"I don't know if I have any advice. Jack has really matured over these last years and I have been impressed with the way he’s structured himself and moving forward, you can see it in the results, in the way he works, in his focus and motivation. Everything seems to be growing year by year, the results have been really consistent. I’d still like to see him work better with the harder tyres, knowing that you don’t have to worry about that end-of-race drop-off. I think he's going to do a great job and Ducati has made the right choice, it’s just we have to see which Ducati rider will be his teammate. Jack has fully deserved this opportunity; he will have to understand that the factory bike is not going to be a massive step above what he’s already riding but what will be different is the support he’s going to get”.
"No one can compete with what Mick Doohan has done"
Speaking of Australians, he has one in particular in his heart….
"I started when I was 4 years old and from 5 or 6 years old it was Mick Doohan who was my idol from that age. There is no one who can compete with what he’s done, considering all his operations, then comeback from those injuries then have a run of success like him. He is the GOAT in my eyes, his determination has kept me going over the years.”
As far as a dream motorcycle is concerned, his preference goes to the Honda…
"In terms of racing bikes, the 2012 Honda with the first version of the Bridgestone, before they changed them at the start of the season, was probably the ultimate motorcycle. I was really at one with it, the way it turned, it had grip and was comfortable and then after the first test tests they changed the tyre options and we had nothing but chatter for the rest of the year and struggled with it. Before it was the ultimate bike that I’d ever ridden. "
"Phillip Island? I didn't enjoy the circuit at first"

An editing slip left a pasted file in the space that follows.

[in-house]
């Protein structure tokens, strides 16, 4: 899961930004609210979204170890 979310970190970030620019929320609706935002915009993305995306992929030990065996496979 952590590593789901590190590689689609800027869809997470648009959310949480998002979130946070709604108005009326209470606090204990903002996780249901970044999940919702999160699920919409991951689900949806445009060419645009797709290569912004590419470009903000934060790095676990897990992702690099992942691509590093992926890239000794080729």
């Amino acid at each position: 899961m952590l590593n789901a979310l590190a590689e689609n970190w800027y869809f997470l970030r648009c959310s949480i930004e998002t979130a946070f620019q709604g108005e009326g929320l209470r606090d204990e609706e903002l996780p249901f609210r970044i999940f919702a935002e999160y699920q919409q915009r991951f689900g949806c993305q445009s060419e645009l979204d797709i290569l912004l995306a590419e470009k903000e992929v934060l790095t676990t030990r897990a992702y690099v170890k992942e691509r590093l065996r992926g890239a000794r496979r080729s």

Stoner could not fail to talk about Phillip Island, the track on which he was the undisputed king with 6 consecutive victories from 2007 to 2012. What was his secret?
“I am not really sure what it was, because in my early years to be honest I didn't enjoy the circuit - he confessed with a smile - I had heard all these great things, but I’d never raced there before I left Australia. Each year after that I really kind of struggled and didn’t enjoy it. But when you ride a MotoGP around the place it starts getting fun. You try and create grip wherever you can, everything came back to me from my dirt track days, so when I went there in MotoGP, I found a new love for it”.
For him it was a magical place: in 2009 he returned to winning there after the long stop due to health problems.
"That season was a struggle for us because we’d had so many issues early in the season, I don’t think I’d trained before Phillip Island for 8 months or so - he remembered – At Portugal they found out that I was lactose intolerant, but from then on day by day I felt better. I was not necessarily confident for Phillip Island, I still hadn’t trained a lot and spent a lot of time off the bike, it was an incredible feeling just to be able to get back to the top, hold Valentino off for the win again and make it a ‘threepeat’ at the time".
Perhaps the most special win was that in 2011, when Casey won the title after Lorenzo injured himself in the warm-up…
"That probably made it harder for me to be honest - he said – it’s never a way you want to win a championship. We knew we had the pace to win in the dry, but it when it starts raining on slick tyres it is not fun and that race was just horrible. Up through Lukey, it was just like a wall of water, plenty of people fell. Two or three laps to go I hit that wall of water and nearly threw it away at the last corner. I held on, won the championship and to have so many things line up on the same day, my birthday, fifth in the row, won the title, home GP, it was something special ".